Saturation inductors are power devices that absorb current spike energy through hysteresis losses (rather than eddy current losses or copper losses) entering and exiting the saturation process, with the main thermal power coming from the magnetic core.
On the one hand, it requires that the magnetic core should be a high-frequency material, and on the other hand, it requires that the temperature of the magnetic core should not exceed the Curie temperature under any circumstances. This means that the magnetic core of the saturated inductor should have the most favorable heat dissipation characteristics and structure, namely: higher Curie temperature, higher thermal conductivity, larger heat dissipation area, and shorter heat conduction path.
Obviously, the saturation inductance generally does not need to consider the use of air gaps or low permeability materials that are not easily saturated.
Initial Inductance Equivalent Characteristics
Under other conditions being the same, the initial inductance of the magnetic core with lower magnetic permeability with more turns is equivalent to that of the magnetic core with higher magnetic permeability with fewer turns of saturation inductance, and the buffering effect is roughly the same.
This means that it is always possible to directly use a 1-turn feedthrough inductance, since any multi-turn inductance can always find a higher permeability core with 1-turn equivalent. This also means that the maximum permeability of the core is limited, and if a suitable core has a 1-turn saturation inductance, there will be no possibility of using a higher permeability core with fewer turns.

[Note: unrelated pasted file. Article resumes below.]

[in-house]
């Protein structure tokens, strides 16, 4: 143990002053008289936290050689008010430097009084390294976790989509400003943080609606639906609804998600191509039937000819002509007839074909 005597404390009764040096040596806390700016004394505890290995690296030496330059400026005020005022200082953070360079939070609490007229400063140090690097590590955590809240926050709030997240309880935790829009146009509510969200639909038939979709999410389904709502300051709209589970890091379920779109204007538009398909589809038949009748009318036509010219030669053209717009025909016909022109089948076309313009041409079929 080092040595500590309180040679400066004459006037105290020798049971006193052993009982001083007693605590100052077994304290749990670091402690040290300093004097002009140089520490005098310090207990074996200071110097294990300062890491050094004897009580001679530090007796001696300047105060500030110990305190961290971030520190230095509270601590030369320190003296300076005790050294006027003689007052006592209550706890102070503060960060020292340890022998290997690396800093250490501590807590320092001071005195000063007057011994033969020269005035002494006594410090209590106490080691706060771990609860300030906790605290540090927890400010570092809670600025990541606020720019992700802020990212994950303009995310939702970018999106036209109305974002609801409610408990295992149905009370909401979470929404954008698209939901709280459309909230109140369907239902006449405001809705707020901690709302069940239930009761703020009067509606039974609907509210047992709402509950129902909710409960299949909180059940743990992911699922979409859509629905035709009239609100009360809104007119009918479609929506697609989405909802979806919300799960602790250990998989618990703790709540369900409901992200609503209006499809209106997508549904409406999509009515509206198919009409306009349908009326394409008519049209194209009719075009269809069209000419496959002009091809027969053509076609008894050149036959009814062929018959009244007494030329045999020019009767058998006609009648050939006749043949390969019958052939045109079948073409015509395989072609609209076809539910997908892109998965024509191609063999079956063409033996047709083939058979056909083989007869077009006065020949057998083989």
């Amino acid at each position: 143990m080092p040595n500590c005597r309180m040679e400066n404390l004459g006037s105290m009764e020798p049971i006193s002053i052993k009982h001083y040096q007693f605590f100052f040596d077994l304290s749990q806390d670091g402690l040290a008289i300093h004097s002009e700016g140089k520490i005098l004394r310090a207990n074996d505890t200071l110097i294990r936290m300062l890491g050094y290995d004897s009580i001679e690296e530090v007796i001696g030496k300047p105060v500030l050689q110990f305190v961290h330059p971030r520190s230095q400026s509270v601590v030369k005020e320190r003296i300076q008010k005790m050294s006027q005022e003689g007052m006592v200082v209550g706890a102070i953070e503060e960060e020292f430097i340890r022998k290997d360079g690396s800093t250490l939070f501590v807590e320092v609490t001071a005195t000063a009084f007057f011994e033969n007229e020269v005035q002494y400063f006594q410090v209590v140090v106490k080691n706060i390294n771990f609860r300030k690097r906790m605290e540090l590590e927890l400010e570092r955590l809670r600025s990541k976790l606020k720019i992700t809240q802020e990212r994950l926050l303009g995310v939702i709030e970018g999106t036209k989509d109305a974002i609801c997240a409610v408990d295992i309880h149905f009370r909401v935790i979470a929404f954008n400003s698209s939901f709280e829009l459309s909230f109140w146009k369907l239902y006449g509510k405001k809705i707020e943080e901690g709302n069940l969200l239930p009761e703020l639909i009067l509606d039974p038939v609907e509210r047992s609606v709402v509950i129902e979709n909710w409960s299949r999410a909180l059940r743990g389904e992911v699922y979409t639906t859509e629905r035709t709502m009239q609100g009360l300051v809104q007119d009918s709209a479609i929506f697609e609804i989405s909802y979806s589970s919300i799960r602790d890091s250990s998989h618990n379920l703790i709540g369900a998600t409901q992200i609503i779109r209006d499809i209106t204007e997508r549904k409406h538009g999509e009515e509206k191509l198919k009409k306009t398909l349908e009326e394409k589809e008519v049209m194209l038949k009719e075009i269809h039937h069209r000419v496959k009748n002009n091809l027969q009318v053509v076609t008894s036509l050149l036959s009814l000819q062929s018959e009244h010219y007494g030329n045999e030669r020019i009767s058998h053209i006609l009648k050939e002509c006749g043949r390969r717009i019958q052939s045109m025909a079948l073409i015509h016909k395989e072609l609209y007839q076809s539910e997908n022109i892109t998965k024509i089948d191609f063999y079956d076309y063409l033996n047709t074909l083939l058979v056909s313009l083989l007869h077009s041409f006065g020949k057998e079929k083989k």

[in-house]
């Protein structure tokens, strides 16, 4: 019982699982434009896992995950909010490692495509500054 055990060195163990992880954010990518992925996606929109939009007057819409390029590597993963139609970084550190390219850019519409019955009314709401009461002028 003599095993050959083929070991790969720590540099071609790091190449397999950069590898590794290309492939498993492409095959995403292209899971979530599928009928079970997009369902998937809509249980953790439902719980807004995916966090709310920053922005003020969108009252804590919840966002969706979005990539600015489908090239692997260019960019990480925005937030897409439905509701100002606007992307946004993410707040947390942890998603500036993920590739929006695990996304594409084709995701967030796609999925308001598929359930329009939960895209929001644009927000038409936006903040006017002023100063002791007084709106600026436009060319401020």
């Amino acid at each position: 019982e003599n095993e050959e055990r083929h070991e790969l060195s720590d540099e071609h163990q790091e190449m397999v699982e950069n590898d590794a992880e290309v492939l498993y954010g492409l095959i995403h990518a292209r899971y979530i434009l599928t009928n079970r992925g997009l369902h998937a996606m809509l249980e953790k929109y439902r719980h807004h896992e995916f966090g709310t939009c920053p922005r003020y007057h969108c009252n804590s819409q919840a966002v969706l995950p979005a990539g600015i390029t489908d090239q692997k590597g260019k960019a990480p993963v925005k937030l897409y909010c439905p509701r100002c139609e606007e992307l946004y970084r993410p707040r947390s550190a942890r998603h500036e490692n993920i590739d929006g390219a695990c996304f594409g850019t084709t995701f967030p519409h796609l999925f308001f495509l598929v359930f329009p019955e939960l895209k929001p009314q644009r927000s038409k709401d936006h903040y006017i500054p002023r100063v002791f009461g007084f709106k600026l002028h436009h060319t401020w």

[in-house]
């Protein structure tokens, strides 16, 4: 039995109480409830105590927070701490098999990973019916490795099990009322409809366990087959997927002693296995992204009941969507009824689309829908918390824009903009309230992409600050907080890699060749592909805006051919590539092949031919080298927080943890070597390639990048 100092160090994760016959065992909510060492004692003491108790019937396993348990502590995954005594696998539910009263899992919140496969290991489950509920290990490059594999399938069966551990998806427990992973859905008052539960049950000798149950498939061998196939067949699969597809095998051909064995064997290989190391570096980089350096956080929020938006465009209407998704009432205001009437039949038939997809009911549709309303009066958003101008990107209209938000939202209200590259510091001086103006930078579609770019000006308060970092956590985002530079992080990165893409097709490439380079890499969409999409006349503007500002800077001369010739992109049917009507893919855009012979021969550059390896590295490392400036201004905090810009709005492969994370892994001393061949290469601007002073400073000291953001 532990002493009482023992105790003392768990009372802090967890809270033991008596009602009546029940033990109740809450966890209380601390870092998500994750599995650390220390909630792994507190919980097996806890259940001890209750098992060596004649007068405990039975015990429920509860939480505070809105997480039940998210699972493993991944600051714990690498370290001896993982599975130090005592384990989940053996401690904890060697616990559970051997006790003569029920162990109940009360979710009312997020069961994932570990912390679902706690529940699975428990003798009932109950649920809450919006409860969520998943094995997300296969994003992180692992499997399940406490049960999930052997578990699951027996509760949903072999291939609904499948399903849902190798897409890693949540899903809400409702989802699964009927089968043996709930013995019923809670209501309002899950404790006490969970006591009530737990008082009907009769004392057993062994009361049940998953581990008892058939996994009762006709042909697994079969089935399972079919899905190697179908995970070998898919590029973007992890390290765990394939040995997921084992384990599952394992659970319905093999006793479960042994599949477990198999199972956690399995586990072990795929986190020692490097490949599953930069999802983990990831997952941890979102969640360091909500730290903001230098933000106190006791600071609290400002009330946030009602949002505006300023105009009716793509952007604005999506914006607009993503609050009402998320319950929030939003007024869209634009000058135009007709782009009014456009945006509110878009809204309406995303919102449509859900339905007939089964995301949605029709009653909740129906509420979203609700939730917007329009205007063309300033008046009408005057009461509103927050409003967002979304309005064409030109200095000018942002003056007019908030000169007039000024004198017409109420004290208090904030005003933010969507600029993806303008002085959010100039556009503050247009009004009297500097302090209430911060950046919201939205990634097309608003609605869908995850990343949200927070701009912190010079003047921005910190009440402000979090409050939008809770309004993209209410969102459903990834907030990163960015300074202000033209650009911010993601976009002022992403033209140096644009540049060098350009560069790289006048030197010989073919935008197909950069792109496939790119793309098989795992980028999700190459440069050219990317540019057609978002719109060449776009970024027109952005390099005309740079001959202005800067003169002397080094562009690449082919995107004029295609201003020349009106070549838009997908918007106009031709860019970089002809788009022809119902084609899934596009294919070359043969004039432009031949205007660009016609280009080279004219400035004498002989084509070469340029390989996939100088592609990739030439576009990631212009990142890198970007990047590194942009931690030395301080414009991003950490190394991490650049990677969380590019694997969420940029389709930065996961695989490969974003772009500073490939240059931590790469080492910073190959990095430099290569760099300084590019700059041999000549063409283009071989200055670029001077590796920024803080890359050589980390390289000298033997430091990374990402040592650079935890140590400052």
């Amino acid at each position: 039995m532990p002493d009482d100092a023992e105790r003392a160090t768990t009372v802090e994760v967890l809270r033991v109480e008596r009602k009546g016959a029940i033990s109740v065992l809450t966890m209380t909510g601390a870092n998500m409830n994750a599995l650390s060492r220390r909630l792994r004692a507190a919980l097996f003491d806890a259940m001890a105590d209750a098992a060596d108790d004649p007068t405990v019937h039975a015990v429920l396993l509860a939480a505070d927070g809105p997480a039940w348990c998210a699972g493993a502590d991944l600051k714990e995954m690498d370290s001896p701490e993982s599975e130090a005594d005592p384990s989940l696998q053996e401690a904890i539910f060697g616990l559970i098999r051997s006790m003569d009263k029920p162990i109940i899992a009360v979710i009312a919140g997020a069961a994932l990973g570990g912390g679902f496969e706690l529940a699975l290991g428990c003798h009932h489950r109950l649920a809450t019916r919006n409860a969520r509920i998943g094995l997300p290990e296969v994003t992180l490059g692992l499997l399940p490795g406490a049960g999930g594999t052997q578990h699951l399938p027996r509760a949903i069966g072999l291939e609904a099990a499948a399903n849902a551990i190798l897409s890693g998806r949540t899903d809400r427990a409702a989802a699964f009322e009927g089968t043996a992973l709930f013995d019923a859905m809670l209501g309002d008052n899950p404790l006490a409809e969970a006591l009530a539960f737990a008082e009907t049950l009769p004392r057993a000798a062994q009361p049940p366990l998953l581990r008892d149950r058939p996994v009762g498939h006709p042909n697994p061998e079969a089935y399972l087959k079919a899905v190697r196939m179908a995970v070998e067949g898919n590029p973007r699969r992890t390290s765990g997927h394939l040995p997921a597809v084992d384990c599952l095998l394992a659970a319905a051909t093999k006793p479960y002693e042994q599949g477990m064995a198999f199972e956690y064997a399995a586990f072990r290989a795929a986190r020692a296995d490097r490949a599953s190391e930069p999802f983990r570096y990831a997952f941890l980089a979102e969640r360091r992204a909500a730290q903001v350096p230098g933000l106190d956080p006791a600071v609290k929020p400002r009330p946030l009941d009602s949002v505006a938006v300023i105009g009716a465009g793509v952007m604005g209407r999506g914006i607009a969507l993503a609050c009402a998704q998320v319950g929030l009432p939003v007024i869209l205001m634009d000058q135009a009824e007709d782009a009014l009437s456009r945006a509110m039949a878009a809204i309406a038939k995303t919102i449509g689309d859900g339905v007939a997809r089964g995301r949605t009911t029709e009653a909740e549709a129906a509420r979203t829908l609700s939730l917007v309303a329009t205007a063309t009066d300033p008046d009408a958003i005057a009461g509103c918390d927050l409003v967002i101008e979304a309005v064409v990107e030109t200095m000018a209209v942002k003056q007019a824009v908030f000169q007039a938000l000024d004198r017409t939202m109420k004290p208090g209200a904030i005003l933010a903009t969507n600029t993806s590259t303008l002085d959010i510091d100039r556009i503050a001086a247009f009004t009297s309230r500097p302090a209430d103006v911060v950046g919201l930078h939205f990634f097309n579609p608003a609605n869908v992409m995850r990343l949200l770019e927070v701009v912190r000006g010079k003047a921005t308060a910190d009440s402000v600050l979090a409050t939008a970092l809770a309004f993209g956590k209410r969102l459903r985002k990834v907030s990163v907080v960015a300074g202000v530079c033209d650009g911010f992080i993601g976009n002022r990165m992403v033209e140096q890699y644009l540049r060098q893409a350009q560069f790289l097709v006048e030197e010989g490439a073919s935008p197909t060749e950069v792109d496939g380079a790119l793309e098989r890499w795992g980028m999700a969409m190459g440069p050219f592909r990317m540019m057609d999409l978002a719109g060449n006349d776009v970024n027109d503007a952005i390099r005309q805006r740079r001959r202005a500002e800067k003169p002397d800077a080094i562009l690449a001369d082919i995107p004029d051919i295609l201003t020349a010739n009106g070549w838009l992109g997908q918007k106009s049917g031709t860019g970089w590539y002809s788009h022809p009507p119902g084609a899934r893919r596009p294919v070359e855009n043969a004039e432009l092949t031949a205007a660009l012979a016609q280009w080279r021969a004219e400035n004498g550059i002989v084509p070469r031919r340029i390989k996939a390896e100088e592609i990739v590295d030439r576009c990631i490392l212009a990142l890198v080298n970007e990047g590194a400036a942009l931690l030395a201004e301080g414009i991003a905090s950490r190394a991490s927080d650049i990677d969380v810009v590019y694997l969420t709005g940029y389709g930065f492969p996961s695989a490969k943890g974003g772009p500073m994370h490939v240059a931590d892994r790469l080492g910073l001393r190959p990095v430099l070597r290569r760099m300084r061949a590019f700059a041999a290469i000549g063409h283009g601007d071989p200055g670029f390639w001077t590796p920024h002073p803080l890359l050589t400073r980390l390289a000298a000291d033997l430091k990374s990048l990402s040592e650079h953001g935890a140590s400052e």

Core Volume Equivalent Characteristics
Under the same other conditions, the saturation inductance buffering effect of the same volume of the magnetic core is roughly the same. In this case, the magnetic core can be designed according to the magnetic circuit that is most conducive to heat dissipation. For example, a slender tubular magnetic core has a larger heat dissipation surface area than a ring-shaped magnetic core, a plurality of small magnetic cores are concentrated in a large magnetic core, and a feed-through inductance is obviously larger than a multi-turn inductance.
Sometimes, the magnetic core of a single material cannot achieve the buffering effect required by the project, and the use of magnetic cores of multiple materials may be able to meet the needs of the project.
Passive lossless buffer absorption
If the snubber inductance itself is lossless (non-saturated inductance), and its inductive energy storage is processed by lossless absorption, it constitutes a passive lossless snubber absorption circuit, which is actually a passive soft-switching circuit.
The existence of snubber inductance delays and weakens the turn-on inrush current to achieve a certain degree of soft turn-on.
The existence of the lossless absorption circuit delays and reduces the dv/dt of the turn-off voltage, realizing a certain degree of soft turn-off.
The conditions for achieving passive soft switching are roughly the same as for lossless absorption. Not all topologies can create a passive soft-switching circuit. Therefore, in addition to the classic circuits, many passive soft-switching circuits are popular with patents.
The efficiency of passive lossless soft-switching circuit is significantly higher than that of other buffer absorption methods, which is almost the same as that of active soft-switching circuit. Therefore, as long as a passive soft-switching circuit can be realized, it is not necessary to use an active soft-switching.